NOT SURPRISINGLY, one of the first countries to probe the mettle of the Trump administration was Iran, which continues to seek hegemony in the Middle East at American expense. The prod was a familiar one: a test of one of Tehran’s medium-range ballistic missiles, which are capable of carrying a payload of more than 1,000 pounds — including a nuclear warhead. Over the objections of the United States and other Western powers, Iran has conducted a number of such tests since the signing of the nuclear accord in July 2015. Eager to avoid a rupture that would ruin a legacy achievement, the Obama administration played down the launches while applying mostly symbolic sanctions to entities involved in the missile program.
The Trump administration’s rhetorical response to the latest launch was much hotter. National security adviser Michael Flynn appeared before the media to dramatically assert that Iran was being put “on notice.” But when the first follow-up action came Friday, it was similar to that of the previous administration: targeted sanctions against officials and entities involved in acquiring materials for missiles. For a president who during his campaign had spoken of ripping up the nuclear accord and blowing Iranian boats in the Persian Gulf out of the water, it was a measured and modest step — which is a good thing.
The Trump administration is right to push back against Iranian aggression across the Middle East as well as the missile tests. But it should be strategic in doing so. Nullifying the nuclear accord would reopen the one threat from Iran that is, for now, contained: the enrichment of uranium that could be used in nuclear devices. What is needed are measures to address other pressing threats, including the thousands of Shiite militiamen deployed in Iraq and Syria; Iranian support for Houthi rebels in Yemen; threats to U.S. ships in the Gulf; and cyberattacks.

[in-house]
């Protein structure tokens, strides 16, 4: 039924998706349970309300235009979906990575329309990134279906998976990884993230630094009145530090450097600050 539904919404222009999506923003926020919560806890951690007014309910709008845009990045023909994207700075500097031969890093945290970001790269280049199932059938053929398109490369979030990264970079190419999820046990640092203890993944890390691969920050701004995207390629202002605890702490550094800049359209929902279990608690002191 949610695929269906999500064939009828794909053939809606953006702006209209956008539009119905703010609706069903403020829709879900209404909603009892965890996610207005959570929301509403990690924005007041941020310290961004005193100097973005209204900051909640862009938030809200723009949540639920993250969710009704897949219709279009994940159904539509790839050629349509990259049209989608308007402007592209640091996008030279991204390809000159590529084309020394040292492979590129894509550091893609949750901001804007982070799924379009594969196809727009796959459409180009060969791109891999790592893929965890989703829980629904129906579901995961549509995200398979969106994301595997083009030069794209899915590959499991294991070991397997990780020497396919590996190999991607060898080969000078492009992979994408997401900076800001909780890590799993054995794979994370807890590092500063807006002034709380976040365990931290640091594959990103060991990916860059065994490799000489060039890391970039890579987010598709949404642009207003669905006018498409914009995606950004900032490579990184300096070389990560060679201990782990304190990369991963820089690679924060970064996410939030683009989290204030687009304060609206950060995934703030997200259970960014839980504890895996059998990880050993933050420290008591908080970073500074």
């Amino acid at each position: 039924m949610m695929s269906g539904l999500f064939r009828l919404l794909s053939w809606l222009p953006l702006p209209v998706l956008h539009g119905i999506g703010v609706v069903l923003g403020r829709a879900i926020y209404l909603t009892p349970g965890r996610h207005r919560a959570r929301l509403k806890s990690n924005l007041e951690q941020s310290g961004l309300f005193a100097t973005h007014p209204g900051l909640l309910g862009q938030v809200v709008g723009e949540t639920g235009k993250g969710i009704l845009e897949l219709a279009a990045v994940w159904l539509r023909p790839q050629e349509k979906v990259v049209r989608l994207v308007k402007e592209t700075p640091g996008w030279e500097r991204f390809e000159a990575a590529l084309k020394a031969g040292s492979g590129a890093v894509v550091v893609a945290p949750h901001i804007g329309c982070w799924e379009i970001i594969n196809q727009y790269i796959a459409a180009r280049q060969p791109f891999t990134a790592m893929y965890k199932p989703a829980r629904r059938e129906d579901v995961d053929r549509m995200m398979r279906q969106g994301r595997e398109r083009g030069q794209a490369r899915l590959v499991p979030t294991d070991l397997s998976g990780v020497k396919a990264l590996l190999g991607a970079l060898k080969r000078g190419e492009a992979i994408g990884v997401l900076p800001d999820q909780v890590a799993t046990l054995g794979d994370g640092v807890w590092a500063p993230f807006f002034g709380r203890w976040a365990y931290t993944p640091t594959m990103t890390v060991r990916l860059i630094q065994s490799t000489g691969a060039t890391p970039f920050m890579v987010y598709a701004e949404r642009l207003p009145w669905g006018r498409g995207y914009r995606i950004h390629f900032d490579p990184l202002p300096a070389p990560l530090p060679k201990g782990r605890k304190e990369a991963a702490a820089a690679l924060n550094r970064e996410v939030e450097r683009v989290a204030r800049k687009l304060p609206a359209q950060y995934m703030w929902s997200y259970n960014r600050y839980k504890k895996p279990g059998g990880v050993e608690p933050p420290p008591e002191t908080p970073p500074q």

The missile launches are particularly troubling because they exploit a loophole allowed by the Obama administration in U.N. Security Council resolution 2231, which ratified the nuclear deal. Previously Iran was under a U.N. ban for conducting tests of ballistic missiles capable of carrying a nuclear warhead, but the resolution changed the language so that Iran was merely “called on” to comply. Though the United States, Britain and France have taken the position that the missile tests are “not consistent with” the resolution, Russia has sided with Iran, making U.N. enforcement action impossible.
If the response to the latest launch is limited to sanctions, the Trump administration will deserve credit for not rushing to measures that could provoke an escalation it is not prepared for. As it is, the response looked ragged: The U.S. Central Command was not given advance warning, according to The Post’s David Ignatius, even though U.S. soldiers and ships deployed across the Middle East could be vulnerable to Iranian reprisals. Nor is it apparent that U.S. allies were consulted, though sanctions are unlikely to be effective unless they are backed up at least by European governments.
Rolling back the gains Iran has made across the Middle East in the past decade will be, at best, a work of years. To succeed, the Trump administration will have to clarify priorities: Russia, which it regards as a potential ally in the region, has become Iran’s strategic partner. Leaving the Syrian regime of Bashar al-Assad in place will lock in Iranian domination where it matters most. Until it has a strategy for addressing such challenges, the administration will find it hard to impress the mullahs.
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